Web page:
Gone Too Far? When Posting About Your Children's Health Crosses The Line - The Mobility Resource

After  his 2-year-old daughter was diagnosed with Leukemia and had to undergo chemotherapy, Dr. David Simonsen turned to social media in an effort to educate others and to keep family members and friends apprised of her condition.

“We started a Facebook page where we posted updates and pictures,” said Simonsen, a licensed marriage and family therapist. “If people wanted to see, they could. If they didn’t, they didn’t have to join the page. We did it because it was a way to get the word out about childhood cancer and it was a way to get prayers for our daughter as she struggled through treatment.”

While some parents chose to keep family matters private, Pat Schwartz, a mother of two girls, can relate to Simonsen. “I posted on Facebook when my daughter was admitted to the hospital for emergency surgery. I posted a general request stating that we were in the ER, waiting for news and asking for prayers,” she said.

Why Parents Post

According to Simonsen, parents typically post updates on social media outlets or create Facebook pages for reasons similar to his own. “I think most parents post pictures (of children in the hospital) for two reasons,” he said, adding, “They are able to keep relatives apprised of situations when they live far away. It also allows for parents to garner support for their child and themselves.”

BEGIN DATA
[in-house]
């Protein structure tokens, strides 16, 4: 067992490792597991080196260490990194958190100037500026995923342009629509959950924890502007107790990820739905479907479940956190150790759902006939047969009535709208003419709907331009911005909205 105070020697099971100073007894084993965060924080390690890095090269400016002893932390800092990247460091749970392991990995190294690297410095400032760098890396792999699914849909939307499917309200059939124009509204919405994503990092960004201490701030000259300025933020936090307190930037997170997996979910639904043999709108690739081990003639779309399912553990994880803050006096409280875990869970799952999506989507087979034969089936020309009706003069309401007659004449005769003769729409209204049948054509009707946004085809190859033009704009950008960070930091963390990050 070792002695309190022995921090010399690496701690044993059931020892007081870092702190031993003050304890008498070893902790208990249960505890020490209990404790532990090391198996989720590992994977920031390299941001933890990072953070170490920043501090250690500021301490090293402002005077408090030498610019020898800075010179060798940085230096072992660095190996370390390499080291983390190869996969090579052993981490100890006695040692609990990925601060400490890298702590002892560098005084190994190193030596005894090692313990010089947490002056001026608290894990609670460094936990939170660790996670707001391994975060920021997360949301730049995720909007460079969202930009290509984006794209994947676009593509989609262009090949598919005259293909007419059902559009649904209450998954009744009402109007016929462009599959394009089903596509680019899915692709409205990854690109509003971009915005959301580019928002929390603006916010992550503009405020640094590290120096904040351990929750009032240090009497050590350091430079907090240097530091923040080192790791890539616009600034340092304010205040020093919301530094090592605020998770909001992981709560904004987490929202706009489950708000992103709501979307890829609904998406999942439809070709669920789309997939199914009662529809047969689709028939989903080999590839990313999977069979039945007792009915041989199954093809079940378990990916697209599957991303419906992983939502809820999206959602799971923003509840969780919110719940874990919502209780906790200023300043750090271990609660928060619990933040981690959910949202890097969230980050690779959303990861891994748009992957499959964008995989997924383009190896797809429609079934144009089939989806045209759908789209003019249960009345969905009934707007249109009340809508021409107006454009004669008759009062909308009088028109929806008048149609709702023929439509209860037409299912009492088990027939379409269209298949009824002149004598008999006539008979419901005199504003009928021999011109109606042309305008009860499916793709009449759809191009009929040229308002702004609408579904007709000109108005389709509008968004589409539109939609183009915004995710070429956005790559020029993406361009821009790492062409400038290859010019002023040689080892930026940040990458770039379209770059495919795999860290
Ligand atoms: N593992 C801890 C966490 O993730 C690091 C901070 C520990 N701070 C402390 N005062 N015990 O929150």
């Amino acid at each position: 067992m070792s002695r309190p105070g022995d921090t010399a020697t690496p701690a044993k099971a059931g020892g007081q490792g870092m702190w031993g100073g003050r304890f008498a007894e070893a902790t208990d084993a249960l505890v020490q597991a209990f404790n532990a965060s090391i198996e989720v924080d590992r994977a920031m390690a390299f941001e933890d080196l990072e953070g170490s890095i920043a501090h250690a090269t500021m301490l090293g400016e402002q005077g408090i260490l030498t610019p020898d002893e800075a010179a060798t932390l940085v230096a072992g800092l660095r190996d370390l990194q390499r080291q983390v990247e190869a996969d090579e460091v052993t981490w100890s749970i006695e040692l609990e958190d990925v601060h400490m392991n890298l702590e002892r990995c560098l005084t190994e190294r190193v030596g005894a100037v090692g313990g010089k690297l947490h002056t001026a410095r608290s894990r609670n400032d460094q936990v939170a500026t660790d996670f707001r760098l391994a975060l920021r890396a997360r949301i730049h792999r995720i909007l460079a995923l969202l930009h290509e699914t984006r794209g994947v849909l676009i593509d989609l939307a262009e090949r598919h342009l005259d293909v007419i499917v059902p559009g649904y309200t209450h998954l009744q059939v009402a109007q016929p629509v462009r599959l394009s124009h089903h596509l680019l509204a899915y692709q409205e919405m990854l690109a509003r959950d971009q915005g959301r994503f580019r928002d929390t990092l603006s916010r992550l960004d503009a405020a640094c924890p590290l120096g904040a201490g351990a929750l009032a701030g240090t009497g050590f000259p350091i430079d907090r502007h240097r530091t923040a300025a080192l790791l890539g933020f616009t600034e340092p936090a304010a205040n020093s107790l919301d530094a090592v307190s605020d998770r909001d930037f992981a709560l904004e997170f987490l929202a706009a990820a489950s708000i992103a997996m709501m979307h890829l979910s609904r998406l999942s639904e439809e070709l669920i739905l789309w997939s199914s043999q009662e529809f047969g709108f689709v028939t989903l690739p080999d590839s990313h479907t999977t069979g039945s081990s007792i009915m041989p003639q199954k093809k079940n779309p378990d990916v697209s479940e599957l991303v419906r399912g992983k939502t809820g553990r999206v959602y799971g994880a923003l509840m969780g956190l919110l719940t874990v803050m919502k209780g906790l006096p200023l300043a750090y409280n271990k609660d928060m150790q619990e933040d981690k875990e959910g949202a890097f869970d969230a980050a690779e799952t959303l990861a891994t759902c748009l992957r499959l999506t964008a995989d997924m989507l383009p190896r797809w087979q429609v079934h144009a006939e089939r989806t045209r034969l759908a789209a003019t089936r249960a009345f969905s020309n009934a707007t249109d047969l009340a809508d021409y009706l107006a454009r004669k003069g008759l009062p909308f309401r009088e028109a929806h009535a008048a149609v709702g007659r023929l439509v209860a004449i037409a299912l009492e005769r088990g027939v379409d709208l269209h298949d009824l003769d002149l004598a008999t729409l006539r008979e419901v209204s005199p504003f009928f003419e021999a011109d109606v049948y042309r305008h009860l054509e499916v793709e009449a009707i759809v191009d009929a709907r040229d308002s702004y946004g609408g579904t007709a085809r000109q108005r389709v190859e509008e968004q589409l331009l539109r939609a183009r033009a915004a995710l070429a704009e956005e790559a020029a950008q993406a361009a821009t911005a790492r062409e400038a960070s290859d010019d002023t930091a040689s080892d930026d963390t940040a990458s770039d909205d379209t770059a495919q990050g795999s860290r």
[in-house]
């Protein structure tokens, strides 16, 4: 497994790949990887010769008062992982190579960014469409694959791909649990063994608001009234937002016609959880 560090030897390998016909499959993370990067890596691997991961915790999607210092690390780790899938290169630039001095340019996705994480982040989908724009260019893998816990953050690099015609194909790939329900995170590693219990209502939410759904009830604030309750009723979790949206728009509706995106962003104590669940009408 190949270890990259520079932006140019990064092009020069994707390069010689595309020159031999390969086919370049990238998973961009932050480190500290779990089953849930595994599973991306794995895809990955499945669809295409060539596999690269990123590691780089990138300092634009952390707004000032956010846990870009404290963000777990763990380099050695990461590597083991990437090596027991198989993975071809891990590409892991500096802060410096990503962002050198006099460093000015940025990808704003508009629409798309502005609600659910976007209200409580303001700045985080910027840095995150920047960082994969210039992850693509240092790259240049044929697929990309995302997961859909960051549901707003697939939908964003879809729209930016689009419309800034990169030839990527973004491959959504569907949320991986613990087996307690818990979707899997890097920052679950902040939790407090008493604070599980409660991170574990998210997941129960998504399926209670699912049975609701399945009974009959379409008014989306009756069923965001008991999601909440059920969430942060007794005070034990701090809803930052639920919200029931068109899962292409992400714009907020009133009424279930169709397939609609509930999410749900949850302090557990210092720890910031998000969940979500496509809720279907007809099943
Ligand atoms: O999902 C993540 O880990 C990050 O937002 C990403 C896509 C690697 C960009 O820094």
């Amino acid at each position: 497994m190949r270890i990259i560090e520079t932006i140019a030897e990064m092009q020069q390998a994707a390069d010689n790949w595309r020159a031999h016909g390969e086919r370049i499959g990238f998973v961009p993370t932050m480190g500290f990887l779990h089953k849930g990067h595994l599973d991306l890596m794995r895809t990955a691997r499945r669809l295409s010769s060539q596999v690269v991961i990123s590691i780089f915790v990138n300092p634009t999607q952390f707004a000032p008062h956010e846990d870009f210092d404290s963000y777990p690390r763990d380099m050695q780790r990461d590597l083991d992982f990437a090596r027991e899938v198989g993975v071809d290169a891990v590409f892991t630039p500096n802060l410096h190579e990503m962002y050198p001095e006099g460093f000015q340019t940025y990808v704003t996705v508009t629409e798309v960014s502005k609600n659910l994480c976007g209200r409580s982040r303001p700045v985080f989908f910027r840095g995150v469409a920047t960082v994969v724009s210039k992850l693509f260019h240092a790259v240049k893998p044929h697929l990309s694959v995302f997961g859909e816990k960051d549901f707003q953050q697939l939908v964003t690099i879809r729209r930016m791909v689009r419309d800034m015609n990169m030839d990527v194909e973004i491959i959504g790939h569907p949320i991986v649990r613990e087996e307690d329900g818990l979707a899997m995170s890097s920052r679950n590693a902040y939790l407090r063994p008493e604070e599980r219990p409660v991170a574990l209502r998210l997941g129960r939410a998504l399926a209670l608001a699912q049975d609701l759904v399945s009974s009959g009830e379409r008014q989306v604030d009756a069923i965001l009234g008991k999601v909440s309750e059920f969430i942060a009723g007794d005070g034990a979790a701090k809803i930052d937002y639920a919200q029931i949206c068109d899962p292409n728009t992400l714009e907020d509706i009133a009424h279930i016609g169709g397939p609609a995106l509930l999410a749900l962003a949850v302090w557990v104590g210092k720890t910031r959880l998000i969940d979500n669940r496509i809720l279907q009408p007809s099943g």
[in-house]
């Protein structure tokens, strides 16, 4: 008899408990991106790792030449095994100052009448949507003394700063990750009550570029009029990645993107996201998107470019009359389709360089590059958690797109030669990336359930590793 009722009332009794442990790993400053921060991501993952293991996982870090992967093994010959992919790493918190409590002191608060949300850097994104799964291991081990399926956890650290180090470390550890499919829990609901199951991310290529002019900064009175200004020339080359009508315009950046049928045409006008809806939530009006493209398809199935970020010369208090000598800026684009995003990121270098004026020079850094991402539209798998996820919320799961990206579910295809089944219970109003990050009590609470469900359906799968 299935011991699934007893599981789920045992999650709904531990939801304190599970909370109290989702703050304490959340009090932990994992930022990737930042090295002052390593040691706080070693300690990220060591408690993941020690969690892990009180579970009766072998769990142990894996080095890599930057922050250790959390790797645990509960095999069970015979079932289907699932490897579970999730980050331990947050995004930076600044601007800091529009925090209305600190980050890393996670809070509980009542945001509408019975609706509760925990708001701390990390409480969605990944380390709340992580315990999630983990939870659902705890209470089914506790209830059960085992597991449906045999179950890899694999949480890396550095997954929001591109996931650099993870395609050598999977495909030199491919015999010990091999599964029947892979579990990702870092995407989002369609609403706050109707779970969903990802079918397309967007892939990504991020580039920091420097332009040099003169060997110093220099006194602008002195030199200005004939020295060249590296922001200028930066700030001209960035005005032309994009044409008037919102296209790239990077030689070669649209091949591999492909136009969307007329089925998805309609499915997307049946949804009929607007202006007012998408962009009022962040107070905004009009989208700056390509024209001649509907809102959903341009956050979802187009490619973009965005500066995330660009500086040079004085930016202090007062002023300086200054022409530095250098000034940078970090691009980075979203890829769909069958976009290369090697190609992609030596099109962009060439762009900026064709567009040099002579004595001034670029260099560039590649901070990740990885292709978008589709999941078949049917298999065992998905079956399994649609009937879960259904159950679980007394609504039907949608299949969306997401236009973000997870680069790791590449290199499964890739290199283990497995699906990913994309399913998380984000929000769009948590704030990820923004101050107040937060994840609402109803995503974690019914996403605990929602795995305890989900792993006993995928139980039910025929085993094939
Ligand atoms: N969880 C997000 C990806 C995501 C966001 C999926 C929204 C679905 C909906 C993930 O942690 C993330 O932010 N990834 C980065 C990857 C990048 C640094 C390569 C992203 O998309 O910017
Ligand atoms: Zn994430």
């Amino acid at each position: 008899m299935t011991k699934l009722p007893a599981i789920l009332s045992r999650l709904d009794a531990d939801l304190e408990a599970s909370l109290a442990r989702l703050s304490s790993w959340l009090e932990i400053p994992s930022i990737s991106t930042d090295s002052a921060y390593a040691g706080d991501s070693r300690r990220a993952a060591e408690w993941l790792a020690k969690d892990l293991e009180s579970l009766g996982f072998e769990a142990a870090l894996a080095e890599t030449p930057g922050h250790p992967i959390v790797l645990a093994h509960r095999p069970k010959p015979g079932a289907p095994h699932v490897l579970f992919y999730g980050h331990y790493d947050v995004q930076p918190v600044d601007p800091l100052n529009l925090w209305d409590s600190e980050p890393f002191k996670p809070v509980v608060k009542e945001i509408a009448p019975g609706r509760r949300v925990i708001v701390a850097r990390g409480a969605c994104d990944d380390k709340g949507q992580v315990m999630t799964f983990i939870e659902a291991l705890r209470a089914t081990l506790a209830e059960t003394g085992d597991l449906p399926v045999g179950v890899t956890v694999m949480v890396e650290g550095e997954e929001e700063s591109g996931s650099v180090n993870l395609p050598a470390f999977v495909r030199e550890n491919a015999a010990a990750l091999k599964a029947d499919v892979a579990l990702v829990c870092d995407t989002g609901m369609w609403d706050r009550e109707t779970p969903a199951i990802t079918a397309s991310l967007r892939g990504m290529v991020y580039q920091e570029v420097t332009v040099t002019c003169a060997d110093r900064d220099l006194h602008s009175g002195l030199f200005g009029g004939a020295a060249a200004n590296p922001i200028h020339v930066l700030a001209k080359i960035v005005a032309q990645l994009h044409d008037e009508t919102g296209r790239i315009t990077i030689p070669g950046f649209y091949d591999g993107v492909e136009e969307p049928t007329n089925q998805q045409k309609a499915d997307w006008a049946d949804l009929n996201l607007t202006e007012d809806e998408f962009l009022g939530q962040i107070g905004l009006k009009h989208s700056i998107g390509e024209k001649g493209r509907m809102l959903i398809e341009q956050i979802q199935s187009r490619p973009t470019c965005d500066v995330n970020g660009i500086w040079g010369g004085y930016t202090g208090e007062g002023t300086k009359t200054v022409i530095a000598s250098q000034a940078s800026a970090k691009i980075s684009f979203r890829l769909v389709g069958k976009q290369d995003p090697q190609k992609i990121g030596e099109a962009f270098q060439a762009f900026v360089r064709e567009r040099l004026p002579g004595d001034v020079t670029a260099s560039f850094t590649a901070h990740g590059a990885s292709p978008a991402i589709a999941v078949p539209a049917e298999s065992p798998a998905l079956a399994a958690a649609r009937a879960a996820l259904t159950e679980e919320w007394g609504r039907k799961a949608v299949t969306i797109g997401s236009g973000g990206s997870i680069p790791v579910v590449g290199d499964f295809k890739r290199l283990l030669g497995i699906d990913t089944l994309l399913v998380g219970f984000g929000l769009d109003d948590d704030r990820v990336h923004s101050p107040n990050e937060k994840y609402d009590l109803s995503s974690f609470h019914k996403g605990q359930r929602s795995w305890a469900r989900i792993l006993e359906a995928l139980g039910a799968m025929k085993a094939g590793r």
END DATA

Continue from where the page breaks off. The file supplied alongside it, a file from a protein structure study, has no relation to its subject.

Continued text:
However, there are some parents who do not have the best of intentions when sharing information or pictures. “I believe a very tiny minority of these parents do this as some sort of sick thing,” Simonsen said. “This small minority would most likely tend to have issues that don’t relate to their child. The posting of pictures is simply a symptom of a larger issue.”

From the Facebook page of Christine Schwab: "This is our special contributor and friend Wesley Goss. Our Superhero is having his second Remicade treatment. It is not easy, but we are sending all the hope we can gather that this will be the med that works. Wesley you are brave and strong and we are right there with you."

For Simonsen, creating a Facebook page for his daughter also forged new friendships that helped him get through tough times. “When a child is going through some sort of traumatic event, parents want to know that they have support. Social media has become a great way to get support from people who have experienced similar issues. We know so many other people now who had children with cancer. We never would have gotten to know them and found out how to support them if it had not been for social media.”

Schwartz agrees. “It turned into a very serious situation and being able to feel the support of loved ones was comforting,” she said, adding, “The overwhelming worry can be extremely isolating and it was helpful to feel the loving support extended my way.”

Consequences to Posting Updates—and How to Avoid Them

There can be consequences to posting health-related information or photos of children who are sick or hospitalized, cautions Carole Lieberman M.D., media psychiatrist and bestselling author.